Johannes launches a lengthy discussion of the story of Agnes and the merman. In his version, the merman seduces Agnes and is about to bring her back with him into the sea, but sees humility and faith in her eyes. Unable to violate this innocence, he returns her to her home instead.

As in the other examples, the merman has the choice between hiddenness and disclosure. Hiddenness consists in repentance, but this repentance leaves both himself and Agnes unhappy. Agnes genuinely loves him, so she will be unhappy at being deprived of him. He will be unhappy because he also loves Agnes, and because he will be burdened with the new guilt of making her unhappy.

Johannes suggests that he might surrender to the demonic element in repentance and try to save Agnes by deceiving her and making her no longer love him. In surrendering to the demonic, the merman becomes the single individual who, as a single individual, is higher than the universal.

There are two possibilities according to which the merman could be rescued from the demonic in repentance. On one hand, he can remain hidden and have faith that the divine will save Agnes. On the other hand, he can allow himself to be saved by Agnes and marry Agnes. This movement involves a paradox somewhat similar to Abraham's. The merman's guilt has brought him to make the movement of repentance, which brings him higher the universal. To return to the universal, then, he must make a further movement, by virtue of the absurd, since he cannot return to the universal by his own power.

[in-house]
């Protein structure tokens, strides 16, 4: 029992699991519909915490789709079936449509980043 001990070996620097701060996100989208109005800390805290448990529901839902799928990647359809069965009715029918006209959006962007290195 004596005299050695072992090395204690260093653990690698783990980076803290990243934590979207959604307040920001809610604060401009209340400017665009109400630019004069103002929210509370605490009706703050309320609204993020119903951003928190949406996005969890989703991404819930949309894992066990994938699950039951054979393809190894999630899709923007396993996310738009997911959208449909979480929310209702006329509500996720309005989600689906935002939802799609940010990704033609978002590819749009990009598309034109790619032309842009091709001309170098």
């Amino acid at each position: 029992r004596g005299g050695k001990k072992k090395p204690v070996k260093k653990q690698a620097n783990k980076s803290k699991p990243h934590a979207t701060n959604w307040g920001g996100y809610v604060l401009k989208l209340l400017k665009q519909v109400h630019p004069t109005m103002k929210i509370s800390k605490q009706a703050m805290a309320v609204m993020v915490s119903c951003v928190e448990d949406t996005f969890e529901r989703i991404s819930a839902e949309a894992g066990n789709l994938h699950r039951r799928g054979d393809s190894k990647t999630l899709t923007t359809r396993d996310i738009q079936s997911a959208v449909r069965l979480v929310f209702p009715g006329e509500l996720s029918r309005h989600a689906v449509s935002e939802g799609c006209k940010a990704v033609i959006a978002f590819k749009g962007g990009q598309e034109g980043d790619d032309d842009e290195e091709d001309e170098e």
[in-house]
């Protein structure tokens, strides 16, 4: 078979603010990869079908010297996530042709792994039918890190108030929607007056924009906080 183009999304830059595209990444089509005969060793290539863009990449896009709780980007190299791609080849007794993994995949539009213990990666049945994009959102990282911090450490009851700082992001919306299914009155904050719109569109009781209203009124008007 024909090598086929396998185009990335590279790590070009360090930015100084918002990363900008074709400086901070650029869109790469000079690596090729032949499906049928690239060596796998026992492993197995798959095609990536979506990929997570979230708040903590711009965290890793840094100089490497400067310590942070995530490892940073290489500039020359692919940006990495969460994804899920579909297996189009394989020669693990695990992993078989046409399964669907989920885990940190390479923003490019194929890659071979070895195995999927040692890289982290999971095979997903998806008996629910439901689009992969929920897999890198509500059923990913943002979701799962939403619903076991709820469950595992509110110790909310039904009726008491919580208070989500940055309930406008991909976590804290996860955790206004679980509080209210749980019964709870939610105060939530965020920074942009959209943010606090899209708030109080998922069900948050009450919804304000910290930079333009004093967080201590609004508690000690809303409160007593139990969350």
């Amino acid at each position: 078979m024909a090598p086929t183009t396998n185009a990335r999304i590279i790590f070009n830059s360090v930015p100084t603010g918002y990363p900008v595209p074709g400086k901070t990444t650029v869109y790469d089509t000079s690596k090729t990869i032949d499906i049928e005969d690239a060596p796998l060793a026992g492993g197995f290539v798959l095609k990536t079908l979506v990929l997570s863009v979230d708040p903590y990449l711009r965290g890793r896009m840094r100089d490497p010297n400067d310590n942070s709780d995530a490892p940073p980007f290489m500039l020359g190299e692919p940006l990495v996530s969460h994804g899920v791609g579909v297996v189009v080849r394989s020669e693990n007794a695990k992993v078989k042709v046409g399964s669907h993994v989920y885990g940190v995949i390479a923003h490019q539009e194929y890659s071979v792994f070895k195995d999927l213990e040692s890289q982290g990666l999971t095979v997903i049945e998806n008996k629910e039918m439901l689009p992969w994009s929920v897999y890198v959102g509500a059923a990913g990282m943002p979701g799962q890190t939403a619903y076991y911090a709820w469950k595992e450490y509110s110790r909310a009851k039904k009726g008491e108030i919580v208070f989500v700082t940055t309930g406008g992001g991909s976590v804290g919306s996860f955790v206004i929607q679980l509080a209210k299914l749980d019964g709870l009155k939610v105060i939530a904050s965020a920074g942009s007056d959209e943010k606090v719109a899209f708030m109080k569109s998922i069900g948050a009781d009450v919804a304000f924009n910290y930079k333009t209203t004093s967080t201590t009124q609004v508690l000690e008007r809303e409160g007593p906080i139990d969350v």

Johannes next turns to the book of Tobit, which tells of Tobias who wants to marry Sarah, whose seven previous husbands have been killed on the wedding night by the demon that loves her. Johannes suggests that the real hero of the story is not Tobias, for having the courage to marry a woman with such a past, but Sarah, for allowing herself to be healed of this past. She is willing to accept the responsibility for Tobias' fate, and she has faith that, if Tobias survives, she won't grow to resent or hate him for being so deeply in his debt. A woman in her position has to endure a great deal of sympathy, and sympathy is a kind of humiliation.

Sarah is naturally outside the universal by virtue of being in unique circumstances, and so is naturally in the paradox: she can choose either the demonic or the divine. The demonic expresses itself as contempt for others and hatred of sympathy (as we find in Shakespeare's Richard III. The divine expresses itself in Sarah's faith.